What is “hemp”?
The word “hemp” has many meanings. Historically the term has been used as the common name for the Cannabis sativa L. plant. Just like other plants, the cannabis plant has two names, a common name, hemp, and a scientific name, Cannabis sativa L. After the ratification of the UN Single Conventions on Narcotic Drugs and Psychotropic Substances, in 1961 and 1972 respectively, the term started to be used to distinguish between resin producing varieties of the cannabis plant and non-resin producing varieties of the cannabis plant. Nowadays the term is generally used to refer to cannabis plants with a delta-9-tetrahydrocannabinol (d9-THC), a controlled substance, content equal to or less than the maximum allowable limit defined by each marketplace.
In the United States and Canada, the limit is defined as 0.3% on a dry weight bases, and until November 2020, in the European Union, the limit was defined as 0.2%. After years of effort the “hemp” industry in Europe was successfully able to get the limit raised to 0.3% to be in line with the United States and Canada – creating the largest global trade region for hemp products. But there exist several marketplaces around the world where, either through the consequences of geographic location or more progressive regulations, the d9-THC content in the plant can be substantially higher than 0.3% and still considered “hemp” by the local authority.
To address these variances, ASTM International’s Technical Committee D37 on Cannabis has been working on a harmonized definition of hemp, or industrial hemp, depending on the authority having jurisdiction, through the efforts of its Subcommittee D37.07 on Industrial Hemp. The following is a proposed working definition:
hemp, n—a Cannabis sativa L. plant, or any part of that plant, in which the concentration of total delta-9 THC in the fruiting tops is equal to or less than the regulated maximum level as established by an authority having jurisdiction.
Discussion: The term “Industrial Hemp” is synonymous with “Hemp”.
Note: Total delta-9 THC is calculated as Δ⁹-tetrahydrocannabinol (delta-9 THC) + (0.877 x Δ⁹-tetrahydrocannabinolic acid).
This definition goes a long way to harmonize the various definitions of hemp from around the world, but it also defines “hemp” as a thing rather than as a classification for a type of cannabis plant or cannabis product. This is a concept rooted in the regulatory consequences of the UN Single Conventions, and one I strongly disagree with.
The definition also leaves the total d9-THC limit open-ended rather than establishing a specified limit. An issue I will address further in this series.
Can “hemp products” only come from “hemp plants”?
If you are an invested stakeholder in the traditional “hemp” marketplace, you would say, yes.
But are there such things as “hemp plants” or are there only cannabis plants that can be classified as “hemp”? (The definition for hemp clearly states that it is a cannabis plant…)
There is no distinction between the cannabinoids, seeds, and fibers derived from a cannabis plant that can be classified as “hemp” and those derived from a cannabis plant that cannot. The only difference is the word: “cannabis,” and the slew of negative connotations that come along with it. (Negative connotations that continue to be propagated subconsciously, or consciously, whenever someone says the “hemp plant” has 50,000+ uses, and counting, and will save the world because it’s so green and awesome, but not the “cannabis plant”, no that’s evil and bad, stay away! #NewReeferMadness)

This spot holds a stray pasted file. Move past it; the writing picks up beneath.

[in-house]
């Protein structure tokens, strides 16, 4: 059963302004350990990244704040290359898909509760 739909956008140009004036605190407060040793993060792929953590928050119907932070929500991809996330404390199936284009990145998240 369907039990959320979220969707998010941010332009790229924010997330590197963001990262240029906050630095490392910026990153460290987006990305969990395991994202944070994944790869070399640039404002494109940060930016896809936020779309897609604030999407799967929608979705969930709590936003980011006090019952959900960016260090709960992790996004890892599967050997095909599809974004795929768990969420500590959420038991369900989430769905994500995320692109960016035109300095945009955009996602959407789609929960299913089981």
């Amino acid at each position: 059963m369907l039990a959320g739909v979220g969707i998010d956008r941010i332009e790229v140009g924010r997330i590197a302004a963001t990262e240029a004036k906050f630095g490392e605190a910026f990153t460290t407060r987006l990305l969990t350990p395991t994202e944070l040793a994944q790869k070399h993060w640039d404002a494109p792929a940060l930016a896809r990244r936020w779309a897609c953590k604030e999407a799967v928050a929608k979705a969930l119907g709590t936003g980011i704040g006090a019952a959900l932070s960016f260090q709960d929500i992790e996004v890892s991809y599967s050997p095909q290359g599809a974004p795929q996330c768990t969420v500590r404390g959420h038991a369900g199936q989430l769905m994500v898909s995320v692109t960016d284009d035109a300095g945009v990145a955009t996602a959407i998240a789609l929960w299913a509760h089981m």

The declaration that “hemp products” only come from “hemp plants” has some major implications. “Hemp seeds” can only come from “hemp plants”. “Hemp seed oils” can only come from “hemp seeds”. “Hemp fibers” can only come from “hemp plants”. Etc.
What does that really mean? What are the real-world impacts of this line of thinking?
Flat out it means that if you are growing a cannabis plant with a d9-THC content above the limit for that plant or its parts to be classified as “hemp”, then the entire crop is subjected to the same rules as d9-THC itself and considered a controlled substance. This means that literal tons of usable material with no resin content whatsoever are destroyed annually rather than being utilized in a commercial application simply because a part or parts of the plant they came from did not meet the d9-THC limit.
It is well known that d9-THC content is concentrated in the glandular trichomes (resin glands) which are themselves concentrated to the fruiting tops of the plant. Once the leaves, seeds, stalks, stems, roots, etc. have been separated from the fruiting tops and/or the resin glands, then as long as these materials meet the authority having jurisdiction’s specifications for “hemp” there should be no reason why these materials could not be marketed and sold as “hemp”.
There are several reasons why a classification approach to “hemp plants” and “hemp products” makes more long-term sense than a bifurcation of the “cannabis” and “hemp” marketplaces, namely from a sustainability aspect, but also to aid in eliminating the frankly unwarranted stigma associated with the cannabis plant. #NewReeferMadness
That said, say you are a producer making shives from the stalks of cannabis plants that can be classified as “hemp” and then all of a sudden, the market opens up and tons of material from cannabis plants that cannot be classified as “hemp,” that was being sent to the landfill, become available for making shives. Would you be happy about this development? Or would you fight tooth and nail to prevent it from happening?
In this segment, we looked at the history of the term “hemp” and some of the consequences from drawing a line in the sand between “cannabis” and “hemp”. I dive deeper into this topic and provide some commonsense definitions for several traditional hemp products in Part 2 of Defining Hemp: Classifications, Policies & Markets.